Aaron Connolly rounds off a fine afternoon for Brighton

Ireland forward scores his side’s third as impressive Seagulls ease past Newcastle

Aaron Connolly scores Brighton’s third against Newcastle. Photograph: Alex Pantling/PA

Aaron Connolly scores Brighton’s third against Newcastle. Photograph: Alex Pantling/PA

 

Newcastle United 0 Brighton & Hove Albion 3

Whenever Tariq Lamptey ran at them it seemed as if Newcastle United’s players were operating with their boots laced together.

To say Steve Bruce’s side were terrorised by Graham Potter’s teenage right wing-back is an understatement and the resultant psychological damage could take some time to repair. If Newcastle’s unhinging raised all sorts of awkward questions about the team’s suitability for a 4-4-2 formation while also serving as a reminder that relegation struggles on Tyneside may not yet be things of the past, it also offered further vindication of the radical stylistic overhaul Potter has presided over on the south coast. Not even Yves Bissouma’s late sending off could strip the sheen from a most accomplished visiting performance.

Overhead the clouds were slate grey and looked heavy with impending rain but Brighton enjoyed the brightest of beginnings. Straight from kick-off it became apparent Bruce’s 4-4-2 formation was not ideally suited to its left-sided midfield component, Allan Saint-Maximin. Particularly on a day when the Frenchman was up against such an attack minded wing-back as Brighton’s 19-year-old.

Saint-Maximin possesses many strengths but defending is far from his forte. Meanwhile Lamptey has a winger’s skills and used them to help his side swiftly assume a two-goal lead.

First, Saint-Maximin brought him down in the box, prefacing a fourth-minute penalty converted by Neil Maupay. Then, four minutes later, Lamptey cued up Leandro Trossard and his cross was slid beyond Karl Darlow by Maupay, who had sneaked beyond Jamal Lascelles after blindsiding the centre-half from close range.

Initially Maupay’s second goal was disallowed for a perceived offside against Trossard but that decision was overturned by a VAR check, leaving Brighton celebrating once more.

Had Javier Manquillo not made an incisive, last-ditch, almost certainly goal-preventing tackle on Graham Potter’s right wing-back Newcastle would have fallen even further behind. If that was a reprieve for Bruce it was a minor one as his side were all over the place and seemingly petrified of Lamptey.

Jamal Lewis, Newcastle’s left-back, was finding him a tricky adversary and needed to watch his step after being rightly booked for a mistimed tackle on the England Under-21 international. With Jonjo Shelvey having also been given a yellow card for a similarly miscued challenge on the same opponent, something had to change.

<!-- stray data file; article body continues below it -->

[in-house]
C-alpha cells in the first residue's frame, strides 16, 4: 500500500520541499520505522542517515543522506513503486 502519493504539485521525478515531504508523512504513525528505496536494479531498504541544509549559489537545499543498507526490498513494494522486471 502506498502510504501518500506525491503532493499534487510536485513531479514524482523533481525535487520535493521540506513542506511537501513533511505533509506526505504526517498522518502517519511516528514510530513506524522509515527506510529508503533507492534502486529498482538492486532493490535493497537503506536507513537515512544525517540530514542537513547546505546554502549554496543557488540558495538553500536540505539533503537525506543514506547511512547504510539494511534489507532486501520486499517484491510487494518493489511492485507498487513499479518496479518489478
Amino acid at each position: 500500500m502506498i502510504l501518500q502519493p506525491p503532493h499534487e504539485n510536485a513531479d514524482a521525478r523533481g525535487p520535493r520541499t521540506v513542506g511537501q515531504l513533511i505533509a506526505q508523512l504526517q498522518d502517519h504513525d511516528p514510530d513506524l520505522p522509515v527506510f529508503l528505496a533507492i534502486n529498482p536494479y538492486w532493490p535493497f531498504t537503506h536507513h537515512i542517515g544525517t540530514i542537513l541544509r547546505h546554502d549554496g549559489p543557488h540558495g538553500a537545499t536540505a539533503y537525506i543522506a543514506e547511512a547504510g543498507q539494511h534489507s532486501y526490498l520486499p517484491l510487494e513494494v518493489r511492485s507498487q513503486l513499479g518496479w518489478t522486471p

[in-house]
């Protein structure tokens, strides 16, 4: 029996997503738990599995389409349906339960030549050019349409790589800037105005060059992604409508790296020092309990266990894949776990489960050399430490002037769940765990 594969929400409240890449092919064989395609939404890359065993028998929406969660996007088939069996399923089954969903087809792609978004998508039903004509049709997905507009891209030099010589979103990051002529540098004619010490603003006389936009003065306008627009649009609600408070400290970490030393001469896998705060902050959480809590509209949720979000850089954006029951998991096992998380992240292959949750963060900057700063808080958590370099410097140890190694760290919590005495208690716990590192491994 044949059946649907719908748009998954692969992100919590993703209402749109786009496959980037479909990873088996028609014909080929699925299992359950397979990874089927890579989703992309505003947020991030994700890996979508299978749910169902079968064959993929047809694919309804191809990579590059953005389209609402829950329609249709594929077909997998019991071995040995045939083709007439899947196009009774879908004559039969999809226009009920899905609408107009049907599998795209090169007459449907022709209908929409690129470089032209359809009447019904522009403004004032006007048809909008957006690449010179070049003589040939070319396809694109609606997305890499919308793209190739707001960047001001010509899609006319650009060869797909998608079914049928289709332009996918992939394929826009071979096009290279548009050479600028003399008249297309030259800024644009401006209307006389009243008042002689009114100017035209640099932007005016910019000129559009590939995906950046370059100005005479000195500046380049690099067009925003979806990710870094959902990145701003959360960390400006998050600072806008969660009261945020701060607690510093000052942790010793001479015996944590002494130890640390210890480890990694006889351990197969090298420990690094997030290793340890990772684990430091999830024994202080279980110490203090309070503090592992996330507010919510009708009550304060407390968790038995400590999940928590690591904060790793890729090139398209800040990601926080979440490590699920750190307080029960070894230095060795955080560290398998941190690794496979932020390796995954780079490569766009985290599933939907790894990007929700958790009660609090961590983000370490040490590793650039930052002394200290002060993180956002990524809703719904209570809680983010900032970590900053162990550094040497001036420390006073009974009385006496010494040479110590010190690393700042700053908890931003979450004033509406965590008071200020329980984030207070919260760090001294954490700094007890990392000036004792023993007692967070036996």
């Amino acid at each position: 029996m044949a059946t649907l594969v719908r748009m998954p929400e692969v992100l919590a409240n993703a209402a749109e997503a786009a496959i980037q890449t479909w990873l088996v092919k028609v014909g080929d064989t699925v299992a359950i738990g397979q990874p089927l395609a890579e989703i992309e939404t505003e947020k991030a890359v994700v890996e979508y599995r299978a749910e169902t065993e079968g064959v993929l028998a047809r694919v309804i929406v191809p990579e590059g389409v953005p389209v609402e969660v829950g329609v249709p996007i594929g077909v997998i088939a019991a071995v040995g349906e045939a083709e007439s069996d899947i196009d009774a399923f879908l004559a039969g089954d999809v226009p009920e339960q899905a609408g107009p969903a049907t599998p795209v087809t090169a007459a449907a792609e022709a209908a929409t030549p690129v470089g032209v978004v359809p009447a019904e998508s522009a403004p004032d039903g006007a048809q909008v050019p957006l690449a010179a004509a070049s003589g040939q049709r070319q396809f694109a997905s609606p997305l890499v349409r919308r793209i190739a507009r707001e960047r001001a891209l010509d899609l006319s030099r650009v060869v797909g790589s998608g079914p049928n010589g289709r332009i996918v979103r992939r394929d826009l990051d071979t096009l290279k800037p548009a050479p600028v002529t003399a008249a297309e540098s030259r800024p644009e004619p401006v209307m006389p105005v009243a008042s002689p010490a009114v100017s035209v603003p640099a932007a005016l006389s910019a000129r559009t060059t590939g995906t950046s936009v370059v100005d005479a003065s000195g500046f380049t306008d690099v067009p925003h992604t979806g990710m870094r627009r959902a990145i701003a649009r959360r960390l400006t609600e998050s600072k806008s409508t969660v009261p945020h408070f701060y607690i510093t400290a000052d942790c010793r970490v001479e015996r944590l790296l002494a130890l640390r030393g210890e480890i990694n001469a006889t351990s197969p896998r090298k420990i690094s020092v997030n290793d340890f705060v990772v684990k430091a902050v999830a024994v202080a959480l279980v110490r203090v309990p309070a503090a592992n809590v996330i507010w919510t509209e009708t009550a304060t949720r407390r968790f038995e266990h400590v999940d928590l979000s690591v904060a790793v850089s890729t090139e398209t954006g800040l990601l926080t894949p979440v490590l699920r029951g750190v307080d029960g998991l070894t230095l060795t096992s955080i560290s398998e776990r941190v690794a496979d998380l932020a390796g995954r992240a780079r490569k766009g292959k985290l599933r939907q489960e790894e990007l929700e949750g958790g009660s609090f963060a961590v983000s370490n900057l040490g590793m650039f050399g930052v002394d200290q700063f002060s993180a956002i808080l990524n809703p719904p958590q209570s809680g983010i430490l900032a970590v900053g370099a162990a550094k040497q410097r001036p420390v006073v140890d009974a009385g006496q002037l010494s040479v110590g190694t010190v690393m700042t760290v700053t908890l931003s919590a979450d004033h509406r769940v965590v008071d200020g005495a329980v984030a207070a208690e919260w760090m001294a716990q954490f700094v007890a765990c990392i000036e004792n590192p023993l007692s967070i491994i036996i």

Tariq Lamptey slides to tackle Newcastle’s Callum Wilson. Photograph: Alex Pantling/PA
Tariq Lamptey slides to tackle Newcastle’s Callum Wilson. Photograph: Alex Pantling/PA

Bruce duly ordered his wingers to swap flanks, leaving Lamptey up against the more defensively resilient Jeff Hendrick. Undeterred, the star of the show simply decided to remind everyone he can tackle too courtesy of an impeccably timed challenge on a goalbound Callum Wilson following the striker’s connection with a stellar Shelvey through ball.

With a limping Saint-Maximin having been replaced by Ryan Fraser and Lascelles booked for a foul on Maupay Bruce’s grim demeanour was almost as forbidding as the sky above him. As half-time beckoned Newcastle’s manager had Darlow to thank for saving smartly with his legs after Steven Alzate’s creation of a chance for – guess who?

Bar somehow managing to slip a sedative into Lamptey’s half-time drink it was hard to imagine what Bruce could possibly do in order to turn the tide. Something had to change and he responded by replacing the peripheral Andy Carroll with the more mobile Miguel Almirón at the interval.

Then, in the 57th minute, Newcastle’s manager must have felt that that maybe, just maybe, there was a God after all. Suddenly it seemed as if Lamptey had taken one kick too many and Potter took the possibly sensible decision to send Dan Burn on in his place.

As the man of the match – by several country miles – walked off to applause from the Brighton contingent before receiving a series of embraces from his manager and assorted coaches, renewed hope flickered for Newcastle who might have pulled one back had Wilson’s header from an inviting Almirón cross not flown off target.

Potter attempted to confuse his hosts by switching to a back four and his side were unlucky not to extend their advantage when Trossard’s thunderous shot struck a post with Darlow wrong-footed.

Aaron Connolly quickly showed Trossard how to finish though, curling an imperious shot from the edge of the area past the home goalkeeper after Maupay rolled the ball into his path.

It dictated that Bissouma’s subsequent sending off for allowing his boot to catch Lewis in the face – a decision upgraded from a yellow card to a straight red by the referee, Kevin Friend, after he was invited to review it by looking at the VAR replay screen – represented a mere academic footnote. - Guardian

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